Illustration courtesy of Antalique Tran.
Most would consider it common knowledge that exercise enhances physical health and that an active lifestyle reduces risk of heart disease. However, few have been able to demonstrate, on a cellular level, the mechanisms of this relationship between exercise and heart health. This curious ambiguity led Matthias Nahrendorf and his research group at Massachusetts General Hospital and Harvard University in pursuit of answers. Nahrendorf’s group, which studies the interaction between the immune and cardiovascular systems and their subsequent connection to cardiovascular diseases (CVDs), demonstrated that reduced production of inflammatory cytokines and leukocytes is the link between voluntary exercise and improved cardiovascular health.
According to David Rohde, a postdoctoral researcher in Nahrendorf’s lab, and Vanessa Frodermann, a lead author of this publication, researchers who used mice in previous studies targeting the effects of physical exercise on heart health often found increased leukocyte production. In order to convince the mice to exercise, the scientists subjected mice to high-stress scenarios, such as forcing them to run with electric shocks for long periods of time. Such stressful and high intensity practices may have wiped out any beneficial effects of exercise.
Therefore, the Nahrendorf study emphasizes voluntary exercise. “We put running wheels into cages, and the mice run about 7-8 miles each day,” Rohde said. Because this behavior is, surprisingly, voluntary—due to the natural tendency of the mice to run in the wild—they do not experience the detrimental side effects of stress, and the Nahrendorf lab was able to collect concrete evidence that physical activity indeed decreases the production of inflammatory leukocytes.
When researchers compared the proliferation of cells between exercising and sedentary mice, they discovered that voluntary exercise promotes hematopoietic stem and progenitor cell (HSPC) quiescence. HSPCs are stem cells that normally differentiate into blood cells. In exercising mice, HSPCs proliferated less and showed a decreased rate of leukocyte—a type of white blood cell—production. Additionally, these mice exhibited reduced body fat, which resulted in lower adipose expression of the hormone leptin. The bone marrow of the exercising mice expressed higher levels of genes that promote HSPC quiescence and retention. To further investigate this correlation between leptin and HSPC quiescence, researchers elevated the levels of leptin in exercising mice to those in sedentary mice and observed an increase in inflammatory leukocytes and a decline in quiescence gene expression. In contrast, neutralizing the leptin hormone resulted in decreased production of blood cells.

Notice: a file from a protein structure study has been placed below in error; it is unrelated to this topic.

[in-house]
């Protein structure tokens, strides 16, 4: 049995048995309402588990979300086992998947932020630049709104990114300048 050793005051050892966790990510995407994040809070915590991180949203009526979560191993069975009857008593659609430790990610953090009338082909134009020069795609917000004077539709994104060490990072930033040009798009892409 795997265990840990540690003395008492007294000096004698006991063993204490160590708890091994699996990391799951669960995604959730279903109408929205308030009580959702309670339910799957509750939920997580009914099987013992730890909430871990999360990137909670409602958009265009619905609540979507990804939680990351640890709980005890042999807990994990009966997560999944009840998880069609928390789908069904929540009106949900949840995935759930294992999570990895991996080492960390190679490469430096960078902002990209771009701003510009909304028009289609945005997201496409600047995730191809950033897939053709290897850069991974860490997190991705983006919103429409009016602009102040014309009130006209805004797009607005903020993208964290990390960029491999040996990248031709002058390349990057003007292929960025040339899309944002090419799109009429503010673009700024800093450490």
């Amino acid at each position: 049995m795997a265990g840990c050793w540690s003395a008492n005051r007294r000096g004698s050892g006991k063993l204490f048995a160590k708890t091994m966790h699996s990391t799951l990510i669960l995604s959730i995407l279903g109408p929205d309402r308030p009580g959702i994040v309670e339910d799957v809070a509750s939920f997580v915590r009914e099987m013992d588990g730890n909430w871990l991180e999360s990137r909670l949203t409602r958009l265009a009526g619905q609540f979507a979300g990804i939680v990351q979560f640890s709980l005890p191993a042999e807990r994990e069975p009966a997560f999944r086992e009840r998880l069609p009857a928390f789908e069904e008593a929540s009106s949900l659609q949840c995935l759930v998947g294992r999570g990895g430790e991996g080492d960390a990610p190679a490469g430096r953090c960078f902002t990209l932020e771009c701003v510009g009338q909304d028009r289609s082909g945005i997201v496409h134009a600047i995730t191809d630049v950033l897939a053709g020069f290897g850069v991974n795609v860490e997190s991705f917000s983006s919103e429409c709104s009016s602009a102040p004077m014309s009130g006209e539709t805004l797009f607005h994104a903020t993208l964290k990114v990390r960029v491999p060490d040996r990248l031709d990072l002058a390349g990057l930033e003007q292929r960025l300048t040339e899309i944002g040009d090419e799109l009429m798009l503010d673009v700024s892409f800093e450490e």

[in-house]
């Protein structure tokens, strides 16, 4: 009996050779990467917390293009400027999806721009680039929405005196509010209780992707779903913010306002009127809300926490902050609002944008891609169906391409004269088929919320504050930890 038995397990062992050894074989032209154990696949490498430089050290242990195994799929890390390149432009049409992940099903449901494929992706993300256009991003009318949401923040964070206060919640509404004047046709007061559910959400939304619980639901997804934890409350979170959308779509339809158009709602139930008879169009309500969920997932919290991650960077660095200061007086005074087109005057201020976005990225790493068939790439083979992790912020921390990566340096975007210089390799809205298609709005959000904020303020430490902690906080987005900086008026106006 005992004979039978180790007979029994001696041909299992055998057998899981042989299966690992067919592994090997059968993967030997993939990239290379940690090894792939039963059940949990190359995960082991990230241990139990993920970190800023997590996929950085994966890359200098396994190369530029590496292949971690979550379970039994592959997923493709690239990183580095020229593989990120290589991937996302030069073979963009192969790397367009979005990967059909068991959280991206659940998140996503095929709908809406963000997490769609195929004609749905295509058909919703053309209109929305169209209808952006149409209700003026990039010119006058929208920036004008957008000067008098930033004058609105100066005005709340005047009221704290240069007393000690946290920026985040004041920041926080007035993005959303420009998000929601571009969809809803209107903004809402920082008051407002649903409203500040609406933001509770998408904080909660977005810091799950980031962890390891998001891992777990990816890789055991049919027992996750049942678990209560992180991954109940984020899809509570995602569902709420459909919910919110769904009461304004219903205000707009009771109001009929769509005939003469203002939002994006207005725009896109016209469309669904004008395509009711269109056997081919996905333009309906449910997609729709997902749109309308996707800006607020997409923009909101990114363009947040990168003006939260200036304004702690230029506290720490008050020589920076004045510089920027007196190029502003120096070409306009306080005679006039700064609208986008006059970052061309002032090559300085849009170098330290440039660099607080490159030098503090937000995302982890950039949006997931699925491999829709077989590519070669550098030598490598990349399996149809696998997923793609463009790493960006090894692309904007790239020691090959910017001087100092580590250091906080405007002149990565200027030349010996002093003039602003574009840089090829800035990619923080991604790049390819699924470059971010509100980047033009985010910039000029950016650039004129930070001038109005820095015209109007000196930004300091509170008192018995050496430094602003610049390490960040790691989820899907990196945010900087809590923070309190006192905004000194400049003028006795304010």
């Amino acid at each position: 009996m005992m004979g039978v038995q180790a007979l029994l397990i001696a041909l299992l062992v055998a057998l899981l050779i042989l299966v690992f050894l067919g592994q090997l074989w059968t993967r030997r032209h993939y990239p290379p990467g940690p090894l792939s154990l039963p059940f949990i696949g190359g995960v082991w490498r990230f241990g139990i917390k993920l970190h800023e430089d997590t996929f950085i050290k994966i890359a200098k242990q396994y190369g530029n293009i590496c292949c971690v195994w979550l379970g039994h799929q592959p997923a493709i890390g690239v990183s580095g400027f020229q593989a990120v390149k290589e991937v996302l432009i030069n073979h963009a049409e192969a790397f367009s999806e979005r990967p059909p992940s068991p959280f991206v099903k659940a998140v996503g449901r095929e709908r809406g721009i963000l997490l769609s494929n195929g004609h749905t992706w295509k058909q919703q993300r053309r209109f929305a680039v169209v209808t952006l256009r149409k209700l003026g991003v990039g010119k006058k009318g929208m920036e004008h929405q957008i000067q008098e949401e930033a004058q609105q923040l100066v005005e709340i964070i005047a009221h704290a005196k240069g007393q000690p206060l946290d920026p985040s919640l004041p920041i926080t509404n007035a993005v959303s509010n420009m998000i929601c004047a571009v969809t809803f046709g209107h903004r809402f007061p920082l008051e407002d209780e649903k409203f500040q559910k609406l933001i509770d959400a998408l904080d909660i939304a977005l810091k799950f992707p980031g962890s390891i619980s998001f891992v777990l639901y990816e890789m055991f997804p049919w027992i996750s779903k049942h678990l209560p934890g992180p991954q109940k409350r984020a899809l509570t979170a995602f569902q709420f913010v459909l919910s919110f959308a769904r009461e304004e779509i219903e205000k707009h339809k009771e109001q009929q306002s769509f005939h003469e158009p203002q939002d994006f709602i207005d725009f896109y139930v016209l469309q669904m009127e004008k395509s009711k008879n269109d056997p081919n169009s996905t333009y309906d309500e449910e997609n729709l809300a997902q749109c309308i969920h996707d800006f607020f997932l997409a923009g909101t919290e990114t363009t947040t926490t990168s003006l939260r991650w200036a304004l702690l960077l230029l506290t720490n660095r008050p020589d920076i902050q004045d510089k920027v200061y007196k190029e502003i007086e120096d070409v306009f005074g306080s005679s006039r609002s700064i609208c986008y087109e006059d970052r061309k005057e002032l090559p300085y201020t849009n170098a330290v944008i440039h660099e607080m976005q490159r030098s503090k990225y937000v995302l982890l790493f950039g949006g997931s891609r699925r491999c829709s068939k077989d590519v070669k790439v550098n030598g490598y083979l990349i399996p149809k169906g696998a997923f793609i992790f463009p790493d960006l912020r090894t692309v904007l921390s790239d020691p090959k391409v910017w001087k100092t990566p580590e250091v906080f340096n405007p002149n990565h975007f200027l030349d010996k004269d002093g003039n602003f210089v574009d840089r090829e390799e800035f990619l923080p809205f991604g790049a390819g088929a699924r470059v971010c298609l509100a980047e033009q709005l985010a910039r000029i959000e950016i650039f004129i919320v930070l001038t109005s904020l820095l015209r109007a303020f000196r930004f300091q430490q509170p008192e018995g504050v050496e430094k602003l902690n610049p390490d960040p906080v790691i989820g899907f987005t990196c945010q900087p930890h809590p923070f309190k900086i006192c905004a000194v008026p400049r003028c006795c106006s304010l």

The study found that voluntary exercise not only decreased the risk of CVD in exercising mice during the period of daily exercise, but also induced changes that lasted weeks after the running wheels were withdrawn. These epigenetic changes are a type of DNA modification that affects the activity of genes. Researchers proved the existence of these epigenetics changes by transplanting LSK cells (cell population derived from HSPCs) into irradiated sedentary mice, which resulted in 1.8-fold more circulating leukocytes than transplants with the same cells obtained from exercising mice. This indication that exercise has longer-lasting effects on HSPC differentiation than leptin was attributed to the discovery of reduced DNA accessibility at certain promoter regions associated with transcription and stem cell proliferation in exercising mice. Because these regions also control the cell cycle, nucleosome organization and mRNA processing, these mice maintained these benefits of exercise for up to six weeks after cessation of exercise.
After studying mice, the researchers then examined the association between exercise and plasma leptin levels or white blood cell counts in more than 5,000 study participants. Blood levels of leptin and leukocyte numbers were lowest in participants who exercised either four to six times or two to five hours a week, with less exercise time resulting in suboptimal effects and more time resulting in potentially harmful effects on overworked muscles.
In the long run, this study may enable a new pharmacological approach to improve heart health. Considering the pathway and mechanisms the researchers uncovered, the researchers hope to develop a drug that mimics the effects of exercise, an especially encouraging prospect for older patients and those who are unable to adhere to physically active lifestyles. The complexity of this project lies in the specificity of targeting the discovered mechanism. “While we have figured out the main mechanism, it is much more difficult to target that mechanism,” Rohde said. “Any target has to be very specific, so we are now in the process of screening different cell types.”
Despite advances in medicine, cases of atherosclerosis are steadily rising. This global epidemic is exacerbated by increasingly unhealthy diets and lifestyles. In such a context, the development of a drug that can confer the benefits of exercise could contribute significantly to improving global health.
Frodermann, V., Rohde, D., Courties, G. et al. (2019). Exercise reduces inflammatory cell production and cardiovascular inflammation via instruction of hematopoietic progenitor cells. Nat Med, 25. Retrieved from https://www.nature.com/articles/s41591-019-0633-x?draft=collection#citeas.
Rodhe, David. (2020, January 29). Personal Interview.